3. Only bring what you have available - don't buy things to bring

Rather bring the money and see where the biggest needs really are. Talk to your volunteer organization and project coordinator before buying locally. Consider donating the funds, rather than buying and donating goods. Read my previous article about donating the right way if you want to know more.

4. Don’t pack everything but the kitchen sink!

You don't have to empty your local department store before setting off. You can buy most things everywhere in the world. Nobody really needs pants that can be zipped off to make shorts, or boots that are made for serious mountaineering (unless you actually plan to summit Kilimanjaro or do lots of tough hiking). Mosquito nets are pointless in countries with no mosquitos – at Khaya headquarters, we have a cupboard of unused nets left behind by over-cautious travelers. Also, you don't have to wear only khakis when traveling to Africa – frankly, you’ll just stand out as a gullible tourist! Check out our tips on how to pack effectively for a volunteering trip.

5. Ask your volunteer organization for a needs list

Check with your volunteer service provider for an updated “needs list” for the project you’ll be at. Any organization that knows what it’s doing will be able to provide you with a list of items the projects need – from large to small. That old laptop or camera you have lying around might actually be of incredible use, rather than something else that might seem more obvious to you.

6. Don't just bring things YOU like

Plan carefully and think thoroughly about the needs of the project,and how your donations will be perceived, and used. A suitcase of stuffed toys can be put to great use if you volunteer at a children’s home or school, but are you just handing out toys so you can feel like “Volunteer Santa”? Is your gift really doing any good? Do they really need your toys - or do they need hygiene products more? Do you have enough items to give to every child in the creche or classroom or teen group, so as not to cause upset and jealousy?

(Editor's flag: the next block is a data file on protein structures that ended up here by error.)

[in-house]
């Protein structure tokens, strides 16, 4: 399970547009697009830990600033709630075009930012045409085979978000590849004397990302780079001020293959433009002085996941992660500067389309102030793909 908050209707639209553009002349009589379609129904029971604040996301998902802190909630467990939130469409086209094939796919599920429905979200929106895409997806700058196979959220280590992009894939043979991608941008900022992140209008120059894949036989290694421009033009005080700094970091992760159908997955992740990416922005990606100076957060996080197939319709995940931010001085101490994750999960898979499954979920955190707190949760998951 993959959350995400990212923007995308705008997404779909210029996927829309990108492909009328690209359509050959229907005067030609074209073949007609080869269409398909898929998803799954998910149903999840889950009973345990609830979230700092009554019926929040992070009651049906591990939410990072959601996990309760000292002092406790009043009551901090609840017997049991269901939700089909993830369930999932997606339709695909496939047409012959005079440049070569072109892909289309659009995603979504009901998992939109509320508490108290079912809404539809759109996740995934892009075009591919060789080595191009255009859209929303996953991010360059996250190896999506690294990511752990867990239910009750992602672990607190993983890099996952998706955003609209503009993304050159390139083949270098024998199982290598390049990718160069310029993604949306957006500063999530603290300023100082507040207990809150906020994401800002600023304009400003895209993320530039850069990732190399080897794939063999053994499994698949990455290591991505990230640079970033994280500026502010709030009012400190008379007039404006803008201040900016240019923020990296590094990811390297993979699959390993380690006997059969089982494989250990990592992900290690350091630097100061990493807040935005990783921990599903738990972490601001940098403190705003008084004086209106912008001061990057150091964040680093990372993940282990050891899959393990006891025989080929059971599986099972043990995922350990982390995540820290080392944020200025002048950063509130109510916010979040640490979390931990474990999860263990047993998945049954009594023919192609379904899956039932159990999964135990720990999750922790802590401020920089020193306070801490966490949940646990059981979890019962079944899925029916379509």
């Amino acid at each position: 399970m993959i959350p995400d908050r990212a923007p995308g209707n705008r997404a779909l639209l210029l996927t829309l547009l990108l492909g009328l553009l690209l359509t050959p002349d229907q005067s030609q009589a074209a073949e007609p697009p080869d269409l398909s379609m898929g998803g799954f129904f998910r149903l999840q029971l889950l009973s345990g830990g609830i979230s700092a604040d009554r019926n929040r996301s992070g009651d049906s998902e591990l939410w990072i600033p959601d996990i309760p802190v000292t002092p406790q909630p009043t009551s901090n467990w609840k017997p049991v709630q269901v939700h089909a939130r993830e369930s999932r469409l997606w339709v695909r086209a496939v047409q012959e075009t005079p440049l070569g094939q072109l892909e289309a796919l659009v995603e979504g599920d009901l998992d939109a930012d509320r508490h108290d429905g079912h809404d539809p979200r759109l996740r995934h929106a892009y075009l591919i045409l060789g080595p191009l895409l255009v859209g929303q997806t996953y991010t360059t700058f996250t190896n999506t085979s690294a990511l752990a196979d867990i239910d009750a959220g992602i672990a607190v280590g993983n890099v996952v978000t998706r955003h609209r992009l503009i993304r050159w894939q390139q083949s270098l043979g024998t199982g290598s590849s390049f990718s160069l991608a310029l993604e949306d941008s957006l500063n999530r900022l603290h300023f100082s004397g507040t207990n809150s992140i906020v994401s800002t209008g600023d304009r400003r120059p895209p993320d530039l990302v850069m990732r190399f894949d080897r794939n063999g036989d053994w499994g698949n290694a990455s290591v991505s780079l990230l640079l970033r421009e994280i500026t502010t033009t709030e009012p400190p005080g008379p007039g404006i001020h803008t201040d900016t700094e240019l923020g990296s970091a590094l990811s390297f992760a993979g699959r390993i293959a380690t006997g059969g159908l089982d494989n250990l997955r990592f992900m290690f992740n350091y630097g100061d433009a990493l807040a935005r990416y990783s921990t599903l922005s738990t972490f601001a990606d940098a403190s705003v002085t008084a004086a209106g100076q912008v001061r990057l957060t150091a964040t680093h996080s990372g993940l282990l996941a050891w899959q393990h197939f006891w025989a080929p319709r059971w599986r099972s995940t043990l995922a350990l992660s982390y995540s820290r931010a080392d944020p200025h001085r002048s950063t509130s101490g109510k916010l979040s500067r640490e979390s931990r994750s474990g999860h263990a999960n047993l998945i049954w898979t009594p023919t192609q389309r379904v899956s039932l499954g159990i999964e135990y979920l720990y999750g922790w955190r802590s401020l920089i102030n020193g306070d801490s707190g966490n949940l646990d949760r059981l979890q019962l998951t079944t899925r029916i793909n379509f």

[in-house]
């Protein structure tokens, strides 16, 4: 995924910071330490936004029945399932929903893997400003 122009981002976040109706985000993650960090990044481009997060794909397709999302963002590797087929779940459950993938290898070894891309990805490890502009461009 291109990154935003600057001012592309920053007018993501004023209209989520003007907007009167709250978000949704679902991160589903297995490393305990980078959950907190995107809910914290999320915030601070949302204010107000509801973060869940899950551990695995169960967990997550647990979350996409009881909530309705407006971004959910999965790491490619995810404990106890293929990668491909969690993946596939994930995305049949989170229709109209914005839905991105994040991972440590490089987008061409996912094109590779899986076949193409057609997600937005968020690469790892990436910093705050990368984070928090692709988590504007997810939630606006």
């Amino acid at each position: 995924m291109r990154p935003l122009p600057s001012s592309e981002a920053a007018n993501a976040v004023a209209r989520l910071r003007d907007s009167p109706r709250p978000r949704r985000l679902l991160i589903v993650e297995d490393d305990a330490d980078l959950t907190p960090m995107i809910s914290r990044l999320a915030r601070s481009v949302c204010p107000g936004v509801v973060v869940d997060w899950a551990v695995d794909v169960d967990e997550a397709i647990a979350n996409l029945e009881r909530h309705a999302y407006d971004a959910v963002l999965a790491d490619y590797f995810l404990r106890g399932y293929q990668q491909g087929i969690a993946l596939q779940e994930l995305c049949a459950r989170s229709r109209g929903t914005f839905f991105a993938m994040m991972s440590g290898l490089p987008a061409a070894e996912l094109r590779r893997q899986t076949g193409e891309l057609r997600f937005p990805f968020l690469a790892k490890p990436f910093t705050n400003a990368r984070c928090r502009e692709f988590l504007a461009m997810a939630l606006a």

7. Pack lightly – you’re not going to Mars!

We have shops here in Africa with everything you could need or want. And nobody ever needed 5 pairs of shoes for a 4-week trip abroad – unless you want to donate them to someone who needs them more than you do. Less is more! Remember - the heavier you pack, the more uncomfortable the journey. Keep your personal items to a minimum – there will be washing machines, and you can easily buy an extra t-shirt or pair of underwear anywhere you travel in the world.

8. Get informed - read up on your host country before travelling

Understanding a bit about the history of a country or region goes a long way towards understanding the conditions and customs there. Respecting other cultures, and showing people you actually know something about them, will create situations where they might be happy to share more about their lifestyle with you. 

9. Learn a few words in the local language

Saying “Molweni” (“hello all” in isiXhosa) will create some smiles and appreciation at your efforts to learn, and it fosters good will and further communication. 

These are a few pointers from my personal experiences – I’m sure there are lots of other great words of advice, so feel free to add any in the comments or contact me directly.

Happy traveling and see you in Africa.